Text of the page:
Republican leaders fear that the party, which has spent the past year fighting Democrats’ proposals to raise taxes on the wealthy, cannot now allow the payroll tax to increase without handing Democrats a powerful election-year argument that the GOP supports lower taxes only for the rich.
After suggesting that they might vote on a GOP-sponsored proposal this week, Republicans now plan to keep debating the issue in the coming days and are unlikely to vote until next week.
House Speaker John A. Boehner said Wednesday that Republicans will put forward a measure that would renew the payroll tax cut when it expires, but also would require spending cuts that would be used to restore the lost funding to Social Security.
“We have a trust fund that we all know is going broke,” Boehner said. “. . .So if, in fact, you’re going to take money out of the Social Security trust fund, in our view, it has to be replaced.”
Rep. Bill Huizenga (R-Mi.) said he is eager to see what GOP leaders are “cooking up. “Do I want to put money into people’s pockets? Absolutely,” he said. “Am I concerned about the long-term impact this has on the social security trust fund? Absolutely.”
Republican leaders say they want to find a compromise with Democrats that would keep the payroll tax rate at 4.2 percent next year, rather than allowing it to revert to 6.2 percent — but they reject a Democratic plan to charge a surtax on people who make more than $1 million a year to pay for the tax cut.
Democrats were unable to get the 60 votes necessary in the Senate to advance a $265 billion payroll tax cut proposal last week that would have been funded through a 3.25 percent surtax on incomes over $1 million. A scaled-back $185 billion bill that contains a somewhat smaller surtax also is likely to be killed.
Senate Majority Leader Harry M. Reid (D-Nev.) told reporters Tuesday that the Senate is likely to vote on the Democrats’ latest proposal on Friday.
“I think most Americans, most Republicans, are very reluctant to raise taxes on anyone during this economic crisis that we find ourselves in,” Senate Minority Leader Mitch McConnell (R-Ky.) said Tuesday.
Democrats have proposed lowering the tax even further, to 3.1 percent, saying that the more workers keep and spend, the better it is for the economy.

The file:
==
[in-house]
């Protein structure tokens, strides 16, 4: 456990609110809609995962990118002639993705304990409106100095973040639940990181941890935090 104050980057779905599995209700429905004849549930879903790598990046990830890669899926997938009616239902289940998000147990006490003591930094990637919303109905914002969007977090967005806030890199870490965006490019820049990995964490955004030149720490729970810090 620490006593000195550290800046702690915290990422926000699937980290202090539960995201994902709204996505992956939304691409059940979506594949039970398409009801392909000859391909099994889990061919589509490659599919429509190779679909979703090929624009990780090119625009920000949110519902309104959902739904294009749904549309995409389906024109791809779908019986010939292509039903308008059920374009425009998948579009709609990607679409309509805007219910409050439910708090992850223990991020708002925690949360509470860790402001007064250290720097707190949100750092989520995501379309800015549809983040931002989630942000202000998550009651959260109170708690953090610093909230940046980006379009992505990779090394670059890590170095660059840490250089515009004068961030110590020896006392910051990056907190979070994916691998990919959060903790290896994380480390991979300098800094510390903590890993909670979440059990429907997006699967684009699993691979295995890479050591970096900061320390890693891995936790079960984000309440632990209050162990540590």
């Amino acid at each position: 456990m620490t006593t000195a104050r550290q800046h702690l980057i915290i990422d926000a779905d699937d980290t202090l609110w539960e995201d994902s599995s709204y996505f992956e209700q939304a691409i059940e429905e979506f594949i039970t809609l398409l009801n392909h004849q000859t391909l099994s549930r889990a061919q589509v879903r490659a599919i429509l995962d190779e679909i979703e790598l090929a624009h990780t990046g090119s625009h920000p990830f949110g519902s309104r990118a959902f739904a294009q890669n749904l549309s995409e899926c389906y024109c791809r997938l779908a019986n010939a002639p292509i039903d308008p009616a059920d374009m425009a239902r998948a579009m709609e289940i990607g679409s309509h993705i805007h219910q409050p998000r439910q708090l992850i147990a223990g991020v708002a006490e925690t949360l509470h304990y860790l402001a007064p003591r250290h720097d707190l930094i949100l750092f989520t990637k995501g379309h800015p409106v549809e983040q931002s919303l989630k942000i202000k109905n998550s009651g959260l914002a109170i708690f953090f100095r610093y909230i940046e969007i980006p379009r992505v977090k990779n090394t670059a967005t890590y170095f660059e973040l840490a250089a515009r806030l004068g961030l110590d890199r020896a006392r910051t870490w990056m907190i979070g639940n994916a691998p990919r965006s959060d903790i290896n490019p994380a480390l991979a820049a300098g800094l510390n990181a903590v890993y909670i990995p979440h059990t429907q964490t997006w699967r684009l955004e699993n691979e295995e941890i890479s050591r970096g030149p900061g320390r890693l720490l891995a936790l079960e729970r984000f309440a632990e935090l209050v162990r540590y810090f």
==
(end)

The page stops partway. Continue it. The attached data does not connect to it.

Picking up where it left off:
At that rate, the average family would pay $1,500 less than it would at the 6.2 percent rate, at a cost of $185 billion. If the rate remains at 4.2 percent, the average family will continue to save $1,000 per year.
House leaders are hoping to entice conservative support by packaging the payroll tax extension with other priorities, such as a provision that would make it more likely that construction would begin soon on a controversial oil pipeline from Canada to the Gulf Coast.
But they have yet to find the right formula to attract rank-and-file support. And they’re contending with conservatives who want to institute permanent tax cuts instead of a temporary fix that they think has been unable to stimulate the growth President Obama promised.
“The president’s suggesting we raise taxes on small-business folks to give a temporary one-year tax holiday and make job creators pay it off over the next 10 years,” said freshman Rep. Tim Huelskamp (R-Kan.). “That’s not the way you grow this economy.”
Rep. Jeff Flake (R-Ariz.) said the American public “understands. . .that Congress has been unwilling to make any tough decisions. We’ve had our cake and eaten it, too, for so long. And this is another example of not being able to say no.”
The Republican division has played out on the presidential campaign trail as well. Former House speaker Newt Gingrich (Ga.) supports extending the tax cut, a spokesman said. So does Rep. Ron Paul (Tex.).
But Rep. Michele Bachmann (Minn.), who voted against the reduction in the first place, is opposed to its extension.
“This is Barack Obama’s idea,” she said on “Fox News Sunday.” “He said that we would create millions of jobs if we lower the payroll tax. That’s not true. It didn’t happen. And his administration admits it didn’t work. So why would you continue a policy that doesn’t work?”
After calling the idea a “temporary little Band-Aid” in a debate sponsored by The Washington Post and Bloomberg News in October, former Massachusetts governor Mitt Romney said Monday that he thinks the tax cut should be extended to help middle-class families. The shift has drawn new charges of flip-flopping from Democrats.
Obama and Democrats have been trying to exploit the GOP division, charging that the party of low taxes does not want them for the middle class.
“Leader McConnell, Speaker Boehner both said they support extending the payroll tax cut. . . . Funny way of showing it, the way they’ve been legislating or nonlegislating,” Reid told reporters Tuesday. “We can’t afford to let the extreme voices in the Republican Party force a $1,000-a-year tax increase for the middle class.”
Some Republicans acknowledge that they’ve been politically boxed in on the issue.
“It’s a heck of a messaging problem,” said Sen. Bob Corker (Tenn.). But, he added, “that’s how we end up, by the way, with so many bad policies in this country.”
Many predict that the tax cut will ultimately be extended as part of a broad bill that would address other budget issues facing end-of-the-year deadlines, such as an extension of unemployment insurance benefits and an adjustment of scheduled cuts to Medicare payments for doctors.
Americans for Tax Reform President Grover Norquist, who helped craft the GOP’s brand as the party of low taxes by writing a pledge for officials to promise not to raise taxes, urged Republicans to extend the payroll tax cut.
Because the rate reduction was designed to be temporary, he said that not extending it would not violate the anti-tax pledge. But he said Republicans shouldn’t let Obama outflank them.
“He wants to use this as an issue,” Norquist said. “Don’t give it to him.”
Staff writer Felicia Sonmez contributed to this report.